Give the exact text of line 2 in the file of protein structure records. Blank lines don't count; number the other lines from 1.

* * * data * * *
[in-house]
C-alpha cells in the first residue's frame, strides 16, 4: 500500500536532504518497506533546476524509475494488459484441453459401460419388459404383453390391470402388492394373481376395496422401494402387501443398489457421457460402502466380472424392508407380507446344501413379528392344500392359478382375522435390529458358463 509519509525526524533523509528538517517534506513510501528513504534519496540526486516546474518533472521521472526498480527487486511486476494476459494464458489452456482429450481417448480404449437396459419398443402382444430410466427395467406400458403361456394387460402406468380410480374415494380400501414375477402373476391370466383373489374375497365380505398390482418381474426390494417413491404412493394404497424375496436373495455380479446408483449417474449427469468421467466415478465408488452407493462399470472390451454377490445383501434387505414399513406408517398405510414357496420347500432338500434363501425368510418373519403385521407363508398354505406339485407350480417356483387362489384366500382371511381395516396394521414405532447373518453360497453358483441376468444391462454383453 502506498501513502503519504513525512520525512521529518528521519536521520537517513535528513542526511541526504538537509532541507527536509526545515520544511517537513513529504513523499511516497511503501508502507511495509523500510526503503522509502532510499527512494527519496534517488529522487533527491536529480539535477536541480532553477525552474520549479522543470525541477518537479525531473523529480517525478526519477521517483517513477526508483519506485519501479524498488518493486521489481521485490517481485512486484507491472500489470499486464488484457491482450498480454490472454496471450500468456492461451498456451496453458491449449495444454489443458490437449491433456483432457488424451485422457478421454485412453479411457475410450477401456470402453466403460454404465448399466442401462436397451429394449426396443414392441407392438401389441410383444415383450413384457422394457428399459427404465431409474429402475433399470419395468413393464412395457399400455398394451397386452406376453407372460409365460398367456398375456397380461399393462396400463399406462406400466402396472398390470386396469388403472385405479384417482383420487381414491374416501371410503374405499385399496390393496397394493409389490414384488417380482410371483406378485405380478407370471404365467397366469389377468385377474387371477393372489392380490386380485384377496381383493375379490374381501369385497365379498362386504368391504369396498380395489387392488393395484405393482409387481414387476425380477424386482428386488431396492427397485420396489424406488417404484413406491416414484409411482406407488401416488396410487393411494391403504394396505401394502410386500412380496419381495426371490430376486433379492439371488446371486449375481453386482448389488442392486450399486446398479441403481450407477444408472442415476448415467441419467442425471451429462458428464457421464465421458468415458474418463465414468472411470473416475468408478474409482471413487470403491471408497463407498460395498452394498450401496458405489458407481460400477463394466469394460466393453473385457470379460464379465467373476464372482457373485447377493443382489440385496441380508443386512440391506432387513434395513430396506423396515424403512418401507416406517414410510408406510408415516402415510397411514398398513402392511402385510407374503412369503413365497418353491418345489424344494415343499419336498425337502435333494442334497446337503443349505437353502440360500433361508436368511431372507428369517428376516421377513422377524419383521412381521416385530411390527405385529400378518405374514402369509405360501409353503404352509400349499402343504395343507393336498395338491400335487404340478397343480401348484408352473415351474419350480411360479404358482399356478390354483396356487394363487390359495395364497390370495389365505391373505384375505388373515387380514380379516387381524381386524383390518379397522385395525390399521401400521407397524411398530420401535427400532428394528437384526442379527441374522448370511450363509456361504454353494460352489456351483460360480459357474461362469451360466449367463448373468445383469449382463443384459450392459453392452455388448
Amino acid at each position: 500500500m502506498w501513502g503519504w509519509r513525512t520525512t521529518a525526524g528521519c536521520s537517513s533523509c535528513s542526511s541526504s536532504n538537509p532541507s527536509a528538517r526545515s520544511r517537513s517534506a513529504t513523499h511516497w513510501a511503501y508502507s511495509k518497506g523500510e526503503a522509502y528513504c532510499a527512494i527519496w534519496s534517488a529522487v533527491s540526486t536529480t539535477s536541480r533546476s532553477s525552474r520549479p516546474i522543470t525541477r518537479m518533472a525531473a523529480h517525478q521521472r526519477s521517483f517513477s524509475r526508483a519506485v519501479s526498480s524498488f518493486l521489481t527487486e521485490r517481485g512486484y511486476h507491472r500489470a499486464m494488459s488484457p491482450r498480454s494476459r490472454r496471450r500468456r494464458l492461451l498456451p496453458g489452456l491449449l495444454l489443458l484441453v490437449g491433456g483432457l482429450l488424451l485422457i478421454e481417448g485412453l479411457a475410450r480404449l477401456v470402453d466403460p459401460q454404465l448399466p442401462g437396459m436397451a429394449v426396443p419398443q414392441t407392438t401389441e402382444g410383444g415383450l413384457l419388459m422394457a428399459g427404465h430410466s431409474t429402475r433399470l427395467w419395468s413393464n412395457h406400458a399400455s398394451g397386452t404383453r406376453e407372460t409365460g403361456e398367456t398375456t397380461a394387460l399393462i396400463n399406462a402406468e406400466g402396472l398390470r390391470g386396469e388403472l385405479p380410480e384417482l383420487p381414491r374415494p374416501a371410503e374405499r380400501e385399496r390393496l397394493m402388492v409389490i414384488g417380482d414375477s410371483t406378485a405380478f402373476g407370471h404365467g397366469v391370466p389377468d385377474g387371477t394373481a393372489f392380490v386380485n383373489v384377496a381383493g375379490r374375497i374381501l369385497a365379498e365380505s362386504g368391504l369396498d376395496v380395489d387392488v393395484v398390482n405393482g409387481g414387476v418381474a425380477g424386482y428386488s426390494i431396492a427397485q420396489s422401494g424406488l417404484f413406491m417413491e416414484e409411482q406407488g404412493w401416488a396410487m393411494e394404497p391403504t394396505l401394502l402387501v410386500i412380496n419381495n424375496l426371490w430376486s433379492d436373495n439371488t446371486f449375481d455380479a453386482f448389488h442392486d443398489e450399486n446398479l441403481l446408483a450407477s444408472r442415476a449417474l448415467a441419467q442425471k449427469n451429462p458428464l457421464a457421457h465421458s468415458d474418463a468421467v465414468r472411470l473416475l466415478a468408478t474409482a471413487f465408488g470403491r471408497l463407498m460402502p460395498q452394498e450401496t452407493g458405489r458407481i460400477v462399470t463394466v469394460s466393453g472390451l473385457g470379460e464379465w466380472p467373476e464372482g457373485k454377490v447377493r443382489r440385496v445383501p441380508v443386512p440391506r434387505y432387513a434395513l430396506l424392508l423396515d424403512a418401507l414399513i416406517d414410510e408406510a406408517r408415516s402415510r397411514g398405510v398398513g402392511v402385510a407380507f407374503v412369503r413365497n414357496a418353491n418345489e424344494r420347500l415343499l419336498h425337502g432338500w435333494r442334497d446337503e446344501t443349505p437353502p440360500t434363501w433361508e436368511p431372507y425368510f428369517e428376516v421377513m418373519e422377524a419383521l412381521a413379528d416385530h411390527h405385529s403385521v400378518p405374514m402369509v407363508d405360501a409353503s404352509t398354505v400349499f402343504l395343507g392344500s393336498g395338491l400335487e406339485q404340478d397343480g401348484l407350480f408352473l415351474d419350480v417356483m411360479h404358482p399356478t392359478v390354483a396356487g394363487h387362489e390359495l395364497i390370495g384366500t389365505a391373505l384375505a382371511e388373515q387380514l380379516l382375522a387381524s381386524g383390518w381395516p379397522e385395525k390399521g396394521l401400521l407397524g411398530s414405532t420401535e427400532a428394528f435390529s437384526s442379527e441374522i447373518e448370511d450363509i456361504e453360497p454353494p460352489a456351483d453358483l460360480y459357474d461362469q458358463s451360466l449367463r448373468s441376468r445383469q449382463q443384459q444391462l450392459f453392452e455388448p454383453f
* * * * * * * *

C-alpha cells in the first residue's frame, strides 16, 4: 500500500536532504518497506533546476524509475494488459484441453459401460419388459404383453390391470402388492394373481376395496422401494402387501443398489457421457460402502466380472424392508407380507446344501413379528392344500392359478382375522435390529458358463 509519509525526524533523509528538517517534506513510501528513504534519496540526486516546474518533472521521472526498480527487486511486476494476459494464458489452456482429450481417448480404449437396459419398443402382444430410466427395467406400458403361456394387460402406468380410480374415494380400501414375477402373476391370466383373489374375497365380505398390482418381474426390494417413491404412493394404497424375496436373495455380479446408483449417474449427469468421467466415478465408488452407493462399470472390451454377490445383501434387505414399513406408517398405510414357496420347500432338500434363501425368510418373519403385521407363508398354505406339485407350480417356483387362489384366500382371511381395516396394521414405532447373518453360497453358483441376468444391462454383453 502506498501513502503519504513525512520525512521529518528521519536521520537517513535528513542526511541526504538537509532541507527536509526545515520544511517537513513529504513523499511516497511503501508502507511495509523500510526503503522509502532510499527512494527519496534517488529522487533527491536529480539535477536541480532553477525552474520549479522543470525541477518537479525531473523529480517525478526519477521517483517513477526508483519506485519501479524498488518493486521489481521485490517481485512486484507491472500489470499486464488484457491482450498480454490472454496471450500468456492461451498456451496453458491449449495444454489443458490437449491433456483432457488424451485422457478421454485412453479411457475410450477401456470402453466403460454404465448399466442401462436397451429394449426396443414392441407392438401389441410383444415383450413384457422394457428399459427404465431409474429402475433399470419395468413393464412395457399400455398394451397386452406376453407372460409365460398367456398375456397380461399393462396400463399406462406400466402396472398390470386396469388403472385405479384417482383420487381414491374416501371410503374405499385399496390393496397394493409389490414384488417380482410371483406378485405380478407370471404365467397366469389377468385377474387371477393372489392380490386380485384377496381383493375379490374381501369385497365379498362386504368391504369396498380395489387392488393395484405393482409387481414387476425380477424386482428386488431396492427397485420396489424406488417404484413406491416414484409411482406407488401416488396410487393411494391403504394396505401394502410386500412380496419381495426371490430376486433379492439371488446371486449375481453386482448389488442392486450399486446398479441403481450407477444408472442415476448415467441419467442425471451429462458428464457421464465421458468415458474418463465414468472411470473416475468408478474409482471413487470403491471408497463407498460395498452394498450401496458405489458407481460400477463394466469394460466393453473385457470379460464379465467373476464372482457373485447377493443382489440385496441380508443386512440391506432387513434395513430396506423396515424403512418401507416406517414410510408406510408415516402415510397411514398398513402392511402385510407374503412369503413365497418353491418345489424344494415343499419336498425337502435333494442334497446337503443349505437353502440360500433361508436368511431372507428369517428376516421377513422377524419383521412381521416385530411390527405385529400378518405374514402369509405360501409353503404352509400349499402343504395343507393336498395338491400335487404340478397343480401348484408352473415351474419350480411360479404358482399356478390354483396356487394363487390359495395364497390370495389365505391373505384375505388373515387380514380379516387381524381386524383390518379397522385395525390399521401400521407397524411398530420401535427400532428394528437384526442379527441374522448370511450363509456361504454353494460352489456351483460360480459357474461362469451360466449367463448373468445383469449382463443384459450392459453392452455388448